"I just can't possibly write now. Perhaps a little later after bombing season." Three quarters of a century ago, today, Melville Jacoby took a brief break from his radio broadcasts for NBC, his writing and photography for Time and Life magazines, and his chaotic search for a panda -- yes, a panda -- to write to his mother and stepfather about life in wartime Chungking, or Chongqing, then the capital of China.
After spending four years with the research, writing and re-writing that shaped Eve of a Hundred Midnights, I feel sometimes as if I've lived in Melville Jacoby's shoes. At least, I feel as if I've seen the world through his eyes. As you can see in the following photos, Chongqing was a place of extensive striving and, after years and years of bombing -- during his stints there in 1940 and 1941 Mel experienced 168 air raids -- deeply scarred yet incredibly resilient.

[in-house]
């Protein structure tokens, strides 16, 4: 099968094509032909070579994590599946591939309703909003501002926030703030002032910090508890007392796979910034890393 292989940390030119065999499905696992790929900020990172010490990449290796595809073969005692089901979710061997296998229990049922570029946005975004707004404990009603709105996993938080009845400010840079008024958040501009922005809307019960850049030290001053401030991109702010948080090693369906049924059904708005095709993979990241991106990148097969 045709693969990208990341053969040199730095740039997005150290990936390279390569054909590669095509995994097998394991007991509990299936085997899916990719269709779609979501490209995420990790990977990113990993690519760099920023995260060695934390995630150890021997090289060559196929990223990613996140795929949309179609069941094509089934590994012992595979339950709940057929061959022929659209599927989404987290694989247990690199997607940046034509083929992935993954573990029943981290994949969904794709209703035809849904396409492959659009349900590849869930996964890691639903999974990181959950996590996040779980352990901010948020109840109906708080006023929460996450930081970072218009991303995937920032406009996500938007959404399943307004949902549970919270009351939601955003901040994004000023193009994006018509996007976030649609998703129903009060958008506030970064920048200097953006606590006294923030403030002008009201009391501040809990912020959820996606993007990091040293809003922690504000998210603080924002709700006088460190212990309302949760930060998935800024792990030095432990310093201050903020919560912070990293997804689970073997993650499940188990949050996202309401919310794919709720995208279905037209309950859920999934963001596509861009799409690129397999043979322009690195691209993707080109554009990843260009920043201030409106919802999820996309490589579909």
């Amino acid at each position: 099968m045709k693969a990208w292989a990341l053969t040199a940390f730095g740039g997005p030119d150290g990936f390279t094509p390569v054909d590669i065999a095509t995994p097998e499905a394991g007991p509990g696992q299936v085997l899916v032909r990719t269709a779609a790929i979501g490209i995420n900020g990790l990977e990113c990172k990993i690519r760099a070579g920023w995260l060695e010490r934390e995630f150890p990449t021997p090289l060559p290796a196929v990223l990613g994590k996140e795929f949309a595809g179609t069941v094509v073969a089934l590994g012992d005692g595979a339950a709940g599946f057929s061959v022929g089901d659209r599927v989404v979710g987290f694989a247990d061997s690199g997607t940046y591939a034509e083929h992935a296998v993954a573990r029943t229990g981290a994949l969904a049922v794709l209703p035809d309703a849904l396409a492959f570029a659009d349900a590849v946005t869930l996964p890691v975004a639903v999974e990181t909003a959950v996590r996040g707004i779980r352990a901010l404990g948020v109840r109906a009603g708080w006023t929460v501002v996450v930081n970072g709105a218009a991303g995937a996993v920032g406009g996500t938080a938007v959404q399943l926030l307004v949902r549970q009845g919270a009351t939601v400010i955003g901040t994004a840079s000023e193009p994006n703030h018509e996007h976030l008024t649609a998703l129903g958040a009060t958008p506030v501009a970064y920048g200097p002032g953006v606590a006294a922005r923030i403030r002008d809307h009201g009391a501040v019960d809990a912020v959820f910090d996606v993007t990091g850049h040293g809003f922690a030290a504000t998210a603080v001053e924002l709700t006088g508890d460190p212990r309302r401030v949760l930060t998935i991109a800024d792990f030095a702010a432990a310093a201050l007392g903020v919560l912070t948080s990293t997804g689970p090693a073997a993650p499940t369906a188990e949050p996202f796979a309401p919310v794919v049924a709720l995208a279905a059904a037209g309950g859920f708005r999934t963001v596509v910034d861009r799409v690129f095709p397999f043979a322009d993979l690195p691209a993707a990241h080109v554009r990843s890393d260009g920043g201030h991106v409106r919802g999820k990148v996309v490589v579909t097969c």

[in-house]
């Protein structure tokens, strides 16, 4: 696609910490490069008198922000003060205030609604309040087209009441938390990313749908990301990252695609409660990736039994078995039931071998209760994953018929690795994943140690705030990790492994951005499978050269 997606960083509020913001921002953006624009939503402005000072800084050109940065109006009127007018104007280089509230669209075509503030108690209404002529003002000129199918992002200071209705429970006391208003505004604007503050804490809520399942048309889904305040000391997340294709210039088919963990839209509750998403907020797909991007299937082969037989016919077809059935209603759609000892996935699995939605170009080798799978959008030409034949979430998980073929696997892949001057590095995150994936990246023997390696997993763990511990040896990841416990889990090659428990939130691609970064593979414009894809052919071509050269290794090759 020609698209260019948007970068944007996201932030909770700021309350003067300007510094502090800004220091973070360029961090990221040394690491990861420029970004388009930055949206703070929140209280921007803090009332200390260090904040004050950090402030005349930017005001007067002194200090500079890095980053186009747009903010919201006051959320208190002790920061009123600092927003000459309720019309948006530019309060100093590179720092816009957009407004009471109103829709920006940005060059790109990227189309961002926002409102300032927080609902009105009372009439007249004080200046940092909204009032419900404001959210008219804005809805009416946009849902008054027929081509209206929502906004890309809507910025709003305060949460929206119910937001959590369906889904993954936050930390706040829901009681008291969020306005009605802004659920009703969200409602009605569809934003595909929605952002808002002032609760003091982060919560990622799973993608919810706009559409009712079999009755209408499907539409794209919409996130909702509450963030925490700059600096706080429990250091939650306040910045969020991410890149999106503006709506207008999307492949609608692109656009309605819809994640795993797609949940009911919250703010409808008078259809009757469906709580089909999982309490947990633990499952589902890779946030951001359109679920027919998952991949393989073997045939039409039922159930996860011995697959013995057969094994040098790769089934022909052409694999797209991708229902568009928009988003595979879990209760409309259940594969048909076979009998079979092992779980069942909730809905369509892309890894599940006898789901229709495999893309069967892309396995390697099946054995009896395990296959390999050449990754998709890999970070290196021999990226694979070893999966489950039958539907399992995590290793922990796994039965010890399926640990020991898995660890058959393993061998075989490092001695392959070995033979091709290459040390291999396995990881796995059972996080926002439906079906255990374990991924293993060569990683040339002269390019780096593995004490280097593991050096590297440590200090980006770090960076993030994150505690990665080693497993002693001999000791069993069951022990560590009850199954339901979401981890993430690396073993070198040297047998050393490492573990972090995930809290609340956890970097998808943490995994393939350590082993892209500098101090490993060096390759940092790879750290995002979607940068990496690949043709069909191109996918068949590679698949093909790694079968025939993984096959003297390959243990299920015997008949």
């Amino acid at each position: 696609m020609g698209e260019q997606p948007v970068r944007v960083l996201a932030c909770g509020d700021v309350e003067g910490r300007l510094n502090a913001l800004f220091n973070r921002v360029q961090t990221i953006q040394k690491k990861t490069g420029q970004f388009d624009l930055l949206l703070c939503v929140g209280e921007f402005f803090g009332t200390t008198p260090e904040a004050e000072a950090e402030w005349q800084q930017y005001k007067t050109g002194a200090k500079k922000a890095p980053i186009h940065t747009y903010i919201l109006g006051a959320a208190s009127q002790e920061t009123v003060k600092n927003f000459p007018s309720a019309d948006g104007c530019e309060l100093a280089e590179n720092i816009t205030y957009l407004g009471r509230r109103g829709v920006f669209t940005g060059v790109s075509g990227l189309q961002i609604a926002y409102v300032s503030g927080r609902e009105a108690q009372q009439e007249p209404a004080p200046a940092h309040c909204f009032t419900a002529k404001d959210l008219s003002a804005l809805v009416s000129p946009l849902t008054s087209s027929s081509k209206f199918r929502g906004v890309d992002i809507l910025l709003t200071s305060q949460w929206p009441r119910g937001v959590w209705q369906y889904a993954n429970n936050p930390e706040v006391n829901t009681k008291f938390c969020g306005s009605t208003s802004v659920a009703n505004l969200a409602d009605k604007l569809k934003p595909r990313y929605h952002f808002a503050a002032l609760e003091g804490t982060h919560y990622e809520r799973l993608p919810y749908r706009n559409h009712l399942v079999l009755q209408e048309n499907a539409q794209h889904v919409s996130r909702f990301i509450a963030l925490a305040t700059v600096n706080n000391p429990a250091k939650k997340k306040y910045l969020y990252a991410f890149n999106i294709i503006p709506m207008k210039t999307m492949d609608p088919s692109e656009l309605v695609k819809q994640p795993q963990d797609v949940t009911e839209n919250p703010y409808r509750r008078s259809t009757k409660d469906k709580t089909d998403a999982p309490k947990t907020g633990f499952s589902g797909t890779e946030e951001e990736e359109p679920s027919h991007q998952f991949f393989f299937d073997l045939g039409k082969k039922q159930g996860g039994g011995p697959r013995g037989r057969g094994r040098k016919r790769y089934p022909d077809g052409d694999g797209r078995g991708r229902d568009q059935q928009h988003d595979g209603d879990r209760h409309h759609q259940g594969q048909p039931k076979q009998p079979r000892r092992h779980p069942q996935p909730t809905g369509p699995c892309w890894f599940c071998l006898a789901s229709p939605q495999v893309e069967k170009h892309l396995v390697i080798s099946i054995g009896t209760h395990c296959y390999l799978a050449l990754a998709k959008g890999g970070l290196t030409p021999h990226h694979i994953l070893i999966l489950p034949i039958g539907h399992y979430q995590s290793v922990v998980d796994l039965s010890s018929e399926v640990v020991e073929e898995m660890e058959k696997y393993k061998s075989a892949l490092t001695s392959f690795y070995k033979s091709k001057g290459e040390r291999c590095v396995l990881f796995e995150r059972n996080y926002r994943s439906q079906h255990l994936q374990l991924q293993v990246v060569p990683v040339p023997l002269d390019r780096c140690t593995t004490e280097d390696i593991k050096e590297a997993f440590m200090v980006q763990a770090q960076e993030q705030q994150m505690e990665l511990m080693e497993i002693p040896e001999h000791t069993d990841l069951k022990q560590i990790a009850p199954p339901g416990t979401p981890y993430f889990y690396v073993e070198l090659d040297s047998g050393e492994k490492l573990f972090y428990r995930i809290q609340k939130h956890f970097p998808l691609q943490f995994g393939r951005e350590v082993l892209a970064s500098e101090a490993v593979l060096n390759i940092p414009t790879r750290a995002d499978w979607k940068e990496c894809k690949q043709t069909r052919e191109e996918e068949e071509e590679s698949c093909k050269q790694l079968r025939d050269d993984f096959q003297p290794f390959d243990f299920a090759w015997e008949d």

Most of my posts about Melville Jacoby focus squarely on nonfiction. He was a journalist. I am a journalist. Though Mel worked for a time as a broadcaster and was handy with a camera, he was first and foremost a writer. So it shouldn't be terribly surprising that he dabbled in fiction a bit. I found one of those stories — "Monsieur Big-Hat" — and put it together with some photos Mel took of an air raid in Chongqing to make a short ebook that's now available online. The story describes what happens when an American correspondent meets a French diplomat as bombs fall on the Chinese wartime capital in June, 1940.